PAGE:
The young woman declared that she was very struck by the insistence of the political police in letting them know that they were going to “lift the immigration regulation” as if it were the most important thing in the meeting on Monday.

The young woman declared that she was very struck by the insistence of the political police in letting them know that they were going to “lift the immigration regulation” as if it were the most important thing in the meeting on Monday.

Of the six activists arrested on April 30, the first to be released from prison was Ares under the measure of “home confinement” after serving almost a month in prison. At the end of September, Thais Mailén Franco Benítez and Yuisan Cancio were released under the same conditions.

After eight months in prison, Inti Soto, Ángel Cuza and Esteban Rodríguez were released on January 4. In the case of Rodríguez, he was transferred from prison to the José Martí International Airport in the capital where he boarded a flight in which he intended to arrive, along with independent reporter Héctor Luis Valdés Cocho, in Nicaragua. Managua denied him entry, they said, and after several hours they were admitted to El Salvador and are currently in an unknown destination.

The demonstrators on Obispo Street were trying to approach the house of the artist Luis Manuel Otero Alcántara, who was then on a hunger strike, when the Police tried to block their way. At that time, they sat down to protest against what they considered a limitation of their right to free movement and were arrested.

The video, broadcast live from the scene, provoked widespread solidarity with the detainees of that day. Amnesty International was one of the first international organizations to call for the immediate release of these protesters.


COLLABORATE WITH OUR WORK: The 14ymedio team is committed to practicing serious journalism that reflects Cuba’s reality in all its depth. Thank you for joining us on this long journey. We invite you to continue supporting us by becoming a member of 14ymedio now. Together we can continue transforming journalism in Cuba.

United States is Positioned as the Main Source of Food for Cuba

Chicken consumed in Cuba is still mainly bought in the US (14ymedio)

14ymedio bigger14ymedio, Madrid, 17 January 2022 — The US continues to consolidate its position as the leading supplier of agricultural and food products to Cuba by registering a 144.2% growth in its sales in November compared to the same month of the previous year.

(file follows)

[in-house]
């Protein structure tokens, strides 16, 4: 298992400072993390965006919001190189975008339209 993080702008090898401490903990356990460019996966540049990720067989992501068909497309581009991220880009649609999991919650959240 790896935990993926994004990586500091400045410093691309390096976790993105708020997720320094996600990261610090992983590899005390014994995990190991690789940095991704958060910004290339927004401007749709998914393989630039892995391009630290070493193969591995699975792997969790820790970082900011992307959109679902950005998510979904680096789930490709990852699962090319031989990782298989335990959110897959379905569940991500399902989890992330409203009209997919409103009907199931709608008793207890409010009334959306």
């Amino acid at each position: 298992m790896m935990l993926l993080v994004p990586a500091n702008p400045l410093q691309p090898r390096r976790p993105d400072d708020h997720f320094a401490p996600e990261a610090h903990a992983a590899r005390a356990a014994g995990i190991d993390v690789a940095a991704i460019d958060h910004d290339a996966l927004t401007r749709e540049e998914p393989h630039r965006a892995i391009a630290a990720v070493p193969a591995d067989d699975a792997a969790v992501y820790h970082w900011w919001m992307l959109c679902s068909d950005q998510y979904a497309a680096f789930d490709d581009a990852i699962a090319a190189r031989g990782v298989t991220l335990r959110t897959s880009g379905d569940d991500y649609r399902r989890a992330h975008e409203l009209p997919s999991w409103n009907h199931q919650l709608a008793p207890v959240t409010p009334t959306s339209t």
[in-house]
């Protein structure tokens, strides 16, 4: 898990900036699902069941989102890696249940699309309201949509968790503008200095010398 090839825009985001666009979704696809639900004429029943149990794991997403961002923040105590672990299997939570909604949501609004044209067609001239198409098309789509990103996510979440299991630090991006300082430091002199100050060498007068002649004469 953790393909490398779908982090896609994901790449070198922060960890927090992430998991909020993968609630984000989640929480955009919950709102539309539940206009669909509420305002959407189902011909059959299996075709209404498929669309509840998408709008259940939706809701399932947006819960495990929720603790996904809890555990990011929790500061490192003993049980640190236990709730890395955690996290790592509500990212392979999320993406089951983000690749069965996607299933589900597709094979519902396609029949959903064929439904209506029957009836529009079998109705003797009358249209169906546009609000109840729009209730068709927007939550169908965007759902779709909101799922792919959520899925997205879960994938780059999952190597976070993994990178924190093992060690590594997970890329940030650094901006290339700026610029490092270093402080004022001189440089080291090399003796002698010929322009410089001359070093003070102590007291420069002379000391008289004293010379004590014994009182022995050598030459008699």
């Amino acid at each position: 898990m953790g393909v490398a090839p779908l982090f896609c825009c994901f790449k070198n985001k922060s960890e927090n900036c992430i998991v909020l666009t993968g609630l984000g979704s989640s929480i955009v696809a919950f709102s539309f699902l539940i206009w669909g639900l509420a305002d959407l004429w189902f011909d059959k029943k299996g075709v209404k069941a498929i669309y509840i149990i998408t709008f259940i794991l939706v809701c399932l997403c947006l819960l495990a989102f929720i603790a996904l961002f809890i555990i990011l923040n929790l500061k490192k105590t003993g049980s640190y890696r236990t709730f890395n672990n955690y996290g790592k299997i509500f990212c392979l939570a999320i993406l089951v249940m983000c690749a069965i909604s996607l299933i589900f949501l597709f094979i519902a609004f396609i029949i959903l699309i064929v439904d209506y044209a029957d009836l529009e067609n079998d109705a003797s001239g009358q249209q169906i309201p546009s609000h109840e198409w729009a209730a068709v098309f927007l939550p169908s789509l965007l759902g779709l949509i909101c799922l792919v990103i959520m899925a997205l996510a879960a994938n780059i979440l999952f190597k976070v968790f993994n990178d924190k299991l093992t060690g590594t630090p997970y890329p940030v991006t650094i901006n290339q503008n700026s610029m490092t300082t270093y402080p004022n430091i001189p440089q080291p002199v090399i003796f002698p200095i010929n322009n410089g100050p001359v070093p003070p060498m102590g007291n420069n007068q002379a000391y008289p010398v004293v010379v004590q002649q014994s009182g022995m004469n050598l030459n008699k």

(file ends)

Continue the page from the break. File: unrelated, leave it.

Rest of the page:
Chicken, soybeans, fruit, coffee, ketchup, fresh vegetables and pet food are among the products most purchased by the Island, according to the most recent report of the US-Cuba Trade and Economic Council.

The amount went from $11,339,843 in November 2020 to $27,699,046 in November 2021, although when compared to $2,965,515 in the same month in 2019, the growth is even more spectacular, 834%.

If the data of these same exports made during the first nine months of each year are compared, the growth was 85.4% from January to November 2021, when the US sold agricultural products and food to Cuba worth 276,683,109 dollars, compared to 149,209,570 dollars in the same period of the previous year. continue reading

According to the balance of the last 20 years, the US sold these same products to Cuba for a value of 6,572,910,533 dollars, an average of 329 million dollars a year.

The report notes that, like every month, the sale of food and agricultural products is authorized by the Trade Sanctions Reform and Export Enhancement Act (TSREEA) of 2000 and that it allows direct export to the Island from the US in certain conditions among which is the obligation to pay in cash and in advance.

From the Island it is argued that these sales do not deny the impact of the embargo, since they are carried out in “discriminatory conditions,” according to what the Minister of Foreign Affairs, Bruno Rodríguez, said a few months ago.

“These are only unidirectional sales from the United States to Cuba, without the possibility of credit, through the obligation to pay in advance and in cash, and under licenses that the Treasury Department must approve, all of which is incompatible with international trade practices,” claimed.


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Venezuela Increased its Shipments of Fuel and Food to Cuba at the End of 2021

PDVSA export reports noted that supply to Havana in 2021 fell to 56,300 barrels per day. (EFE)